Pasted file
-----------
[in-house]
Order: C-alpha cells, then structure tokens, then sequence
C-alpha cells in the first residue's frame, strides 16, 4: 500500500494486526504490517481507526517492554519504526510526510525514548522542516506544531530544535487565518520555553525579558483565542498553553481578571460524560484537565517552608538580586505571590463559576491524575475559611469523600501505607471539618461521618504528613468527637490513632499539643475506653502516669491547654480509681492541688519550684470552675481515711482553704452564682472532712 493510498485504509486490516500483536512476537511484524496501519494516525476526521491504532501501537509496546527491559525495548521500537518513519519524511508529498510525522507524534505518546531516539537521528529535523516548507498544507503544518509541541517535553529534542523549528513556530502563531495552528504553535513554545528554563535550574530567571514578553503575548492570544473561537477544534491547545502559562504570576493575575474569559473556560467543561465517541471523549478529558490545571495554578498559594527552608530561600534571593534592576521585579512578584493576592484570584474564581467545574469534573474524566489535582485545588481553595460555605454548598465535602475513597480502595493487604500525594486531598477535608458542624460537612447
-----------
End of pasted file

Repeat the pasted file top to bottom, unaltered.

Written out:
[in-house]
Order: C-alpha cells, then structure tokens, then sequence
C-alpha cells in the first residue's frame, strides 16, 4: 500500500494486526504490517481507526517492554519504526510526510525514548522542516506544531530544535487565518520555553525579558483565542498553553481578571460524560484537565517552608538580586505571590463559576491524575475559611469523600501505607471539618461521618504528613468527637490513632499539643475506653502516669491547654480509681492541688519550684470552675481515711482553704452564682472532712 493510498485504509486490516500483536512476537511484524496501519494516525476526521491504532501501537509496546527491559525495548521500537518513519519524511508529498510525522507524534505518546531516539537521528529535523516548507498544507503544518509541541517535553529534542523549528513556530502563531495552528504553535513554545528554563535550574530567571514578553503575548492570544473561537477544534491547545502559562504570576493575575474569559473556560467543561465517541471523549478529558490545571495554578498559594527552608530561600534571593534592576521585579512578584493576592484570584474564581467545574469534573474524566489535582485545588481553595460555605454548598465535602475513597480502595493487604500525594486531598477535608458542624460537612447